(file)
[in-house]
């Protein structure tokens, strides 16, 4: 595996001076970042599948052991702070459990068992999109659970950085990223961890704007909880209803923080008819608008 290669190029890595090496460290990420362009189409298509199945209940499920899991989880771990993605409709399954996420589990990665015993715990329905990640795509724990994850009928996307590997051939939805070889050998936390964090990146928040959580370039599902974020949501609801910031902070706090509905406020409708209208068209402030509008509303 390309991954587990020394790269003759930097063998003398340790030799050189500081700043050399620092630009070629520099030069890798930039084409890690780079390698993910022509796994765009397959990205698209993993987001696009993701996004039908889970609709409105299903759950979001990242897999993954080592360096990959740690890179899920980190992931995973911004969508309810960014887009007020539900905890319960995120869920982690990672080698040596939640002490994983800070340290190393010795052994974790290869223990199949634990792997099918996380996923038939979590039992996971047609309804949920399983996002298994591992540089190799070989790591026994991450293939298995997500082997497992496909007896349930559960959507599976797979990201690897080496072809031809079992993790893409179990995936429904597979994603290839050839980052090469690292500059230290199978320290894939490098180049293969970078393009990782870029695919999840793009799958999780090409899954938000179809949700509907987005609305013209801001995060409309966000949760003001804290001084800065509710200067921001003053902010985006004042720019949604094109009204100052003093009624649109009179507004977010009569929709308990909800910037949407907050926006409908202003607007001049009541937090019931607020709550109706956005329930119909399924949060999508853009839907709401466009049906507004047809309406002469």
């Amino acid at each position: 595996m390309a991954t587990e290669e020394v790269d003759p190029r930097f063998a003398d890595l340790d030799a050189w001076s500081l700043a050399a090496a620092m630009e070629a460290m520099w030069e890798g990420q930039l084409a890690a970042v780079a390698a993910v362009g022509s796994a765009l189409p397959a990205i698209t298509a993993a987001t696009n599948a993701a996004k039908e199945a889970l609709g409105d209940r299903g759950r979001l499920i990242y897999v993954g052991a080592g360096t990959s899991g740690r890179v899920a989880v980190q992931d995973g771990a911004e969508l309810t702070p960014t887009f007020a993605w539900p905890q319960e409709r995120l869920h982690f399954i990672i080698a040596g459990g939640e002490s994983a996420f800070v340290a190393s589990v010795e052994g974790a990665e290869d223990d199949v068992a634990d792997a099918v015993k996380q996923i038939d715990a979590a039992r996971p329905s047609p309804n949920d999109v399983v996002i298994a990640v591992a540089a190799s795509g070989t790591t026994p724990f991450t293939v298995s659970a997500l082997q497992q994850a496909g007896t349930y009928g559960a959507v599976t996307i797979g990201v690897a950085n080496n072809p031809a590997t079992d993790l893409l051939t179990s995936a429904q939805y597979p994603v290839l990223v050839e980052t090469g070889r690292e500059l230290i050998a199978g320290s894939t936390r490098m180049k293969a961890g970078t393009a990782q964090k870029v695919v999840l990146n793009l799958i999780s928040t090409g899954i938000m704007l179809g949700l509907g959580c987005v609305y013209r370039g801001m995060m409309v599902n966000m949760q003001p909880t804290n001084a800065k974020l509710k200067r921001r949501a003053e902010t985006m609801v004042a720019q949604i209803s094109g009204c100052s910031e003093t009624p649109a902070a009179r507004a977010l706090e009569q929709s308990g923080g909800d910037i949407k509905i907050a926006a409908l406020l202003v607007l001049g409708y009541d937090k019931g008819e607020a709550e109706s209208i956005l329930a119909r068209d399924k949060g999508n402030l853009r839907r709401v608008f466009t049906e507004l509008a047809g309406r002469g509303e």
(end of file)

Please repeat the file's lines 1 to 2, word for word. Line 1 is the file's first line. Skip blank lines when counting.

[in-house]
């Protein structure tokens, strides 16, 4: 595996001076970042599948052991702070459990068992999109659970950085990223961890704007909880209803923080008819608008 290669190029890595090496460290990420362009189409298509199945209940499920899991989880771990993605409709399954996420589990990665015993715990329905990640795509724990994850009928996307590997051939939805070889050998936390964090990146928040959580370039599902974020949501609801910031902070706090509905406020409708209208068209402030509008509303 390309991954587990020394790269003759930097063998003398340790030799050189500081700043050399620092630009070629520099030069890798930039084409890690780079390698993910022509796994765009397959990205698209993993987001696009993701996004039908889970609709409105299903759950979001990242897999993954080592360096990959740690890179899920980190992931995973911004969508309810960014887009007020539900905890319960995120869920982690990672080698040596939640002490994983800070340290190393010795052994974790290869223990199949634990792997099918996380996923038939979590039992996971047609309804949920399983996002298994591992540089190799070989790591026994991450293939298995997500082997497992496909007896349930559960959507599976797979990201690897080496072809031809079992993790893409179990995936429904597979994603290839050839980052090469690292500059230290199978320290894939490098180049293969970078393009990782870029695919999840793009799958999780090409899954938000179809949700509907987005609305013209801001995060409309966000949760003001804290001084800065509710200067921001003053902010985006004042720019949604094109009204100052003093009624649109009179507004977010009569929709308990909800910037949407907050926006409908202003607007001049009541937090019931607020709550109706956005329930119909399924949060999508853009839907709401466009049906507004047809309406002469």